Set against the urban jungle of 1963 New York's gangland subculture, this coming of age teenage movie is set around the Italian gang the Wanderers. Slight comedy, slight High School angst ...
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In the near future, a charismatic leader summons the street gangs of New York City in a bid to take it over. When he is killed, The Warriors are falsely blamed and now must fight their way home while every other gang is hunting them down.
This is a very informative documentary that features many interviews and other footage of the cast and crew for the film American Graffiti (1973). Any true fan of the film should be ... See full summary »
Francis Ford Coppola,
In 1896, three whalers are stranded in the Arctic North Canada and seek refuge with an Eskimo tribe. Gradually, they gain control with the Eskimo village and introduce gambling, booze, ... See full summary »
Louis Gossett Jr.
The Master of Manchuria's most renowned school of kung-fu is slaughtered when he resists the invading Japanese. His eldest son is beaten so badly he becomes mentally retarded. The second ... See full summary »
In a basement, Mr. Resister, who's made out of wires and spare parts, appears at the end of an electric wire. He sees a bowling trophy and cuts off the arms of the bowler atop. The bowler ... See full summary »
Set against the urban jungle of 1963 New York's gangland subculture, this coming of age teenage movie is set around the Italian gang the Wanderers. Slight comedy, slight High School angst and every bit entertaining with its classic 1950's Rock n' Roll soundtrack such as "Walk Like a Man", "Big Girls Don't Cry" by The Four Seasons and "My Boyfriend's Back" by The Angels. Focusing around a football game where the different gangs play with and against each other, then at its grand finale, come together in a mass of union to defend their honour and their turf. Nostalgic stuff and above all a Rock n' Roll retrospective on a grand musical era. Timeless.Written by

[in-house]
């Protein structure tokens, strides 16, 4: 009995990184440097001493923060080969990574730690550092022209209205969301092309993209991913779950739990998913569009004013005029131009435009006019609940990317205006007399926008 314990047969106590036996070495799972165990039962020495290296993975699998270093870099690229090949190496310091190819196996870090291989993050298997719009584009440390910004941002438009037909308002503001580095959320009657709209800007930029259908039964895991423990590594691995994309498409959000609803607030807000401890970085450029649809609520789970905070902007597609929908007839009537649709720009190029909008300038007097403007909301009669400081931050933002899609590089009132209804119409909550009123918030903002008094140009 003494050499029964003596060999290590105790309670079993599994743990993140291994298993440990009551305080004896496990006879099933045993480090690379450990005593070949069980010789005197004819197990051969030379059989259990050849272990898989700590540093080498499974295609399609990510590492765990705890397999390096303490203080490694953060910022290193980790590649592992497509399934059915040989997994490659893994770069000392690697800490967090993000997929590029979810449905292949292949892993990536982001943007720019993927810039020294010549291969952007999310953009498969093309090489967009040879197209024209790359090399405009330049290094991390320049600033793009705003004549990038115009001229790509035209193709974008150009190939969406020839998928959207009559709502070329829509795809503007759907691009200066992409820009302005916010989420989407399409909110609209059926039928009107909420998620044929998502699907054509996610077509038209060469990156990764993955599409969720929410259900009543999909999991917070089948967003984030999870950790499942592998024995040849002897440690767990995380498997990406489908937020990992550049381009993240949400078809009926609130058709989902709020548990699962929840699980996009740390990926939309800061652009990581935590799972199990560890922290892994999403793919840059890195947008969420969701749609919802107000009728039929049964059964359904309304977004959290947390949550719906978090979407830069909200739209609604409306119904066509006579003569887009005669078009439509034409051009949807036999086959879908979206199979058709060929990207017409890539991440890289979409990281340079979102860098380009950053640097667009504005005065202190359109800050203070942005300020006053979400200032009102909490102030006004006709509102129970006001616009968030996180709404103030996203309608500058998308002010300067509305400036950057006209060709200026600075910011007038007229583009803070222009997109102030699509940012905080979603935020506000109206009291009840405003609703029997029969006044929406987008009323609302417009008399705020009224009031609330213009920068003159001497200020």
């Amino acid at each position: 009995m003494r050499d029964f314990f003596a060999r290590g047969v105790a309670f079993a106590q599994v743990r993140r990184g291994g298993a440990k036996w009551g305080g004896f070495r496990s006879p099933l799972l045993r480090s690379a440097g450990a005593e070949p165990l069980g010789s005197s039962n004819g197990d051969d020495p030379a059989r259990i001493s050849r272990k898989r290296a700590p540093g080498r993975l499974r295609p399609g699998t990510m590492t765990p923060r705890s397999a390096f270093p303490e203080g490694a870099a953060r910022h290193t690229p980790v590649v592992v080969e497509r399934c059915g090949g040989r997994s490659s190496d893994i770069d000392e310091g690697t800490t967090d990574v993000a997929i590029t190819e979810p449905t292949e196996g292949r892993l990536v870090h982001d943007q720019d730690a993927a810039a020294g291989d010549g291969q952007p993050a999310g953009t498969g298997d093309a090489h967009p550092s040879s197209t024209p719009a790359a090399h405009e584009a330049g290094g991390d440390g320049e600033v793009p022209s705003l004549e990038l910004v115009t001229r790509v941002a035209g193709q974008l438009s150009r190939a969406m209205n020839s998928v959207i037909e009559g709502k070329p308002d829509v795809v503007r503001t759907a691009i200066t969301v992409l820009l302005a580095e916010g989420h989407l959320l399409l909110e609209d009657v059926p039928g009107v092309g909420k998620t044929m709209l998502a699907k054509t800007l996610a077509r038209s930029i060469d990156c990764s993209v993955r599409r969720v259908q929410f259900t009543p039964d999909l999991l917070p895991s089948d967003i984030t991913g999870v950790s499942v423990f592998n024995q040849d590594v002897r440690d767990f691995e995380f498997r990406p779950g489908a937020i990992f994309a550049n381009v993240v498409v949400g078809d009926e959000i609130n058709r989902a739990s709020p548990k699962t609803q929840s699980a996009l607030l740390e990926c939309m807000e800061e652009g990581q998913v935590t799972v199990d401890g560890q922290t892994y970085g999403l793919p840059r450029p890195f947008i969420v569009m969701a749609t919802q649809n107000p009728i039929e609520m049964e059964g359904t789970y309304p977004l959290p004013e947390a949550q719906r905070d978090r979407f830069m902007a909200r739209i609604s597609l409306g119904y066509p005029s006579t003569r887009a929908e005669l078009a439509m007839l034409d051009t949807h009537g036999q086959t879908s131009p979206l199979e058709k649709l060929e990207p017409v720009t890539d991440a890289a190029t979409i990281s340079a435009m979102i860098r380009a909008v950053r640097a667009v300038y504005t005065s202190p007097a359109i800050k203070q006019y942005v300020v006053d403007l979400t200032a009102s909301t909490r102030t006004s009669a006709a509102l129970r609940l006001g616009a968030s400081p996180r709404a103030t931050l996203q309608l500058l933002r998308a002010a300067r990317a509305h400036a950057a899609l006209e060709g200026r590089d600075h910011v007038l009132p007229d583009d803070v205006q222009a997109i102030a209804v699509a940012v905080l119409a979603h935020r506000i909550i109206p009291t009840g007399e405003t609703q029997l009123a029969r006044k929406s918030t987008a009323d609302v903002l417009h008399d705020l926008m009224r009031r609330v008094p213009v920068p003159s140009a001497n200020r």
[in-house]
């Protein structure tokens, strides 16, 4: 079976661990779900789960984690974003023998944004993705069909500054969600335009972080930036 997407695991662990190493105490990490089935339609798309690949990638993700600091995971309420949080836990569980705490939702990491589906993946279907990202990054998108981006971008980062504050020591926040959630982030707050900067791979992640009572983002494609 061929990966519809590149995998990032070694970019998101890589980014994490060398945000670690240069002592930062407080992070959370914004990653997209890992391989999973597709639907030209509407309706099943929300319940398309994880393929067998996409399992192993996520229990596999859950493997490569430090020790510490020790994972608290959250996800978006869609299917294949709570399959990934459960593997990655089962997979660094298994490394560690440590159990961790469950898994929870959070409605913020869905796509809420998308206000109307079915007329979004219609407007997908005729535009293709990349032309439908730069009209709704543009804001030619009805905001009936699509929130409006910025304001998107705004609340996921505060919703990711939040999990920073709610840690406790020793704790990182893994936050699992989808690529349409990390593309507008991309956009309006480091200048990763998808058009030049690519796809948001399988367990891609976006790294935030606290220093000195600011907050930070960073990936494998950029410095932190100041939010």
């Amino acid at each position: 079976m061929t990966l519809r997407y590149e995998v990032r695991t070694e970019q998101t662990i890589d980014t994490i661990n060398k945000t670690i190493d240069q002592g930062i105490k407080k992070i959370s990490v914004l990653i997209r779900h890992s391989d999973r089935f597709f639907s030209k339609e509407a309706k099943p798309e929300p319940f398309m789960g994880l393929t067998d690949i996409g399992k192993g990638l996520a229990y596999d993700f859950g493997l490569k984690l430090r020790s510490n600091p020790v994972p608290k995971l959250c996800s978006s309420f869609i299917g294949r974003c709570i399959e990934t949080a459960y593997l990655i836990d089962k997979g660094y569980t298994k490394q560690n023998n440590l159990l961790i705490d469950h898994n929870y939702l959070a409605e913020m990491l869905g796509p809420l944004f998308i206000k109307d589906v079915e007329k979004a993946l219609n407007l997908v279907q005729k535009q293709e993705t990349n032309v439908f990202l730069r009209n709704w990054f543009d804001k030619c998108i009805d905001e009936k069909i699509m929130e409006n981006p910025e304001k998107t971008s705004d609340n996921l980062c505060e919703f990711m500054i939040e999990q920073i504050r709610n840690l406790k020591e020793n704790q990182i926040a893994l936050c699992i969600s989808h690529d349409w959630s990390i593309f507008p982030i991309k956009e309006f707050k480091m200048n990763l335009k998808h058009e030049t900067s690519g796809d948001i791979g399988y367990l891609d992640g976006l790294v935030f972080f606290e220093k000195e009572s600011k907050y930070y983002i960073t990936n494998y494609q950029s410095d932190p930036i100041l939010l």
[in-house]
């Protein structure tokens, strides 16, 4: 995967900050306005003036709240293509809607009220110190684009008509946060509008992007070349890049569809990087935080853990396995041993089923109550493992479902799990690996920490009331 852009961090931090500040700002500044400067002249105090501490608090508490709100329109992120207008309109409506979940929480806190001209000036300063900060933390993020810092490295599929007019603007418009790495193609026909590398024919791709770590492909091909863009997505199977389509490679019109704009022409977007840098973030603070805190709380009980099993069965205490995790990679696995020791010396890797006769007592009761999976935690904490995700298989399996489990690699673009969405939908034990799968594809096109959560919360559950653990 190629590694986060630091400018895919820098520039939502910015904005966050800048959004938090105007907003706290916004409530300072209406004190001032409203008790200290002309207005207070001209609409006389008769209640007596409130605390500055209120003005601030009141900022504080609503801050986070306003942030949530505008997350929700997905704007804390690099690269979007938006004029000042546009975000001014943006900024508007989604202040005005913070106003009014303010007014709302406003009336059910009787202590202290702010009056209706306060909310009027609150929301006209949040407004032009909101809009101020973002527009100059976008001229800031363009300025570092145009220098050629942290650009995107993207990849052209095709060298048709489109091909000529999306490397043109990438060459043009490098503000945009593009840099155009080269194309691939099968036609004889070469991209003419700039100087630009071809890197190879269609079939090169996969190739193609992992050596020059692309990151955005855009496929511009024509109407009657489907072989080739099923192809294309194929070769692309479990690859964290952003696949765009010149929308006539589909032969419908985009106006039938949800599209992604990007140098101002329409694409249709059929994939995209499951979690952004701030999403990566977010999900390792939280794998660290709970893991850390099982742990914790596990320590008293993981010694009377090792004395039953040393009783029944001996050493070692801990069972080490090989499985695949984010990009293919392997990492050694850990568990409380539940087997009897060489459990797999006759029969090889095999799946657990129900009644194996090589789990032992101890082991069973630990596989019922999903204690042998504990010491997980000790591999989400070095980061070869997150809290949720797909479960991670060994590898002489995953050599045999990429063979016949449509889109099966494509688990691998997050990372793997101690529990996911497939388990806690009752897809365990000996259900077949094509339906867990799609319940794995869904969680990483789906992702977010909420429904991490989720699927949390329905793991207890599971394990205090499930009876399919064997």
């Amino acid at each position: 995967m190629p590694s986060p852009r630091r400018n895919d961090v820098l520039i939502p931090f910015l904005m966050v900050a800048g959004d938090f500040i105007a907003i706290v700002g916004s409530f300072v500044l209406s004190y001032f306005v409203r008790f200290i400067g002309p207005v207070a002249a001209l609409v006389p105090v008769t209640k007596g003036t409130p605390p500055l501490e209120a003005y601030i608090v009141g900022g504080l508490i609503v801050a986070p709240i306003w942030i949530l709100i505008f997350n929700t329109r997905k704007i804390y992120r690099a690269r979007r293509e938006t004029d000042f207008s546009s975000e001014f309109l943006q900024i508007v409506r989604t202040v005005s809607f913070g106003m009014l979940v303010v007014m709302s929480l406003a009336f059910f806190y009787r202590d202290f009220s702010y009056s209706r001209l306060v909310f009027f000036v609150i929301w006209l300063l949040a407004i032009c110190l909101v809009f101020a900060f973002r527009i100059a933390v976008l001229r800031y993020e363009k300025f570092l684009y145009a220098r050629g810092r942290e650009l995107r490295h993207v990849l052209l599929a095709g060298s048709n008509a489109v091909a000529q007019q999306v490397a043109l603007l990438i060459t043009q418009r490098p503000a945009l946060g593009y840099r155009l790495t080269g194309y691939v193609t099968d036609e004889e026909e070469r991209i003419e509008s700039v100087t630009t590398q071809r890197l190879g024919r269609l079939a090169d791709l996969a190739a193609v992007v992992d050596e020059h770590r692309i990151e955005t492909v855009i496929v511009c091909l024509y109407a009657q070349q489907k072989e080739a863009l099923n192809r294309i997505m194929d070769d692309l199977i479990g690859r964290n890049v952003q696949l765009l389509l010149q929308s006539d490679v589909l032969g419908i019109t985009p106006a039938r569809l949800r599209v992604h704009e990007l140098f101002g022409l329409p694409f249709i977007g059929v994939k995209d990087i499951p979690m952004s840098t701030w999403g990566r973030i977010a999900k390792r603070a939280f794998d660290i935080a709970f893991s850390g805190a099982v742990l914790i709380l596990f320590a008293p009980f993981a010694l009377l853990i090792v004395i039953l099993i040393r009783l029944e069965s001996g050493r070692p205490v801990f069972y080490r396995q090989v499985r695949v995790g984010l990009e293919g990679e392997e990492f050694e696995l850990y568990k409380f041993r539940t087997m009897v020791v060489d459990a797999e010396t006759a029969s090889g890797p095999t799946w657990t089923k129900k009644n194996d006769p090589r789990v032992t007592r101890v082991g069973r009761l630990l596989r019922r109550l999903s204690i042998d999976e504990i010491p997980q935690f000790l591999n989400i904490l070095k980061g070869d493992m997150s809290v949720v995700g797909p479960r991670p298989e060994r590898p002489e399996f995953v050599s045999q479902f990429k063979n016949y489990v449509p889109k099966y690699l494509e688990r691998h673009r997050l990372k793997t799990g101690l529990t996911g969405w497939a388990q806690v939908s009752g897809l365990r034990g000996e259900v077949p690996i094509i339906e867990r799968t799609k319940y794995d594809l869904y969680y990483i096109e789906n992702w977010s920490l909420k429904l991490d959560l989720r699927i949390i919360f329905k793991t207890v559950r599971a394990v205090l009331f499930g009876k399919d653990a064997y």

When the Baldies are chasing Joey and Turkey up the middle of the street, a 1970's era General Motors car is seen going across the top of the screen, after the VW Bug. See more »
[realizes Ritchie and Joey are cheating at strip poker with Despie and herself]
Hey, wait a minute there's something fishy going on here! You know, in a couple minutes we're going to be naked, and then what?
Then we play one more hand.
Then we get to do whatevah' we want to do.
OK, that's IT! We got to back to the party!
What the party? What are you talkin' about we're just havin' some fun here.
C'mon Despie, we don't have to stop playing.
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Interestingly enough, most of the gangs portrayed in the film were neither symbolic nor imaginary, but were based on various real gangs who existed at different periods throughout the fifties and early sixties.
Many of these gangs were not real gangs in the common theatrical sense, but were specific ethnic groups of teens from different Bronx and Manhattan neighborhoods. Of course, each group developed its own mythical idea of what the other groups were like, and in his novel, Richard Price used much of this teenage myth and lore.
Of all the well-embellished epics common to the teens in the Wanderers' neighborhood , those dealing with the Duckies were the most detailed and commonly accepted. The Duckies, whether or not they were truly an organized group with such a name, were "the guys across the tracks", insofar as The Wanderers were concerned (the tracks being the NY Central's Harlem Line). They lived in the predominantly Irish neighborhood directly across Bronx Park. I believe their frightening, near demonic quality in the movie was based on a single actual event when two of the Wanderers were actually attacked in the park. Since The Wanderers had never really engaged in any real "gang wars" (or any significant fighting for that matter), that particular episode was the source of most of their perceptions of the Duckie Boys' penchant for unbridled violence.
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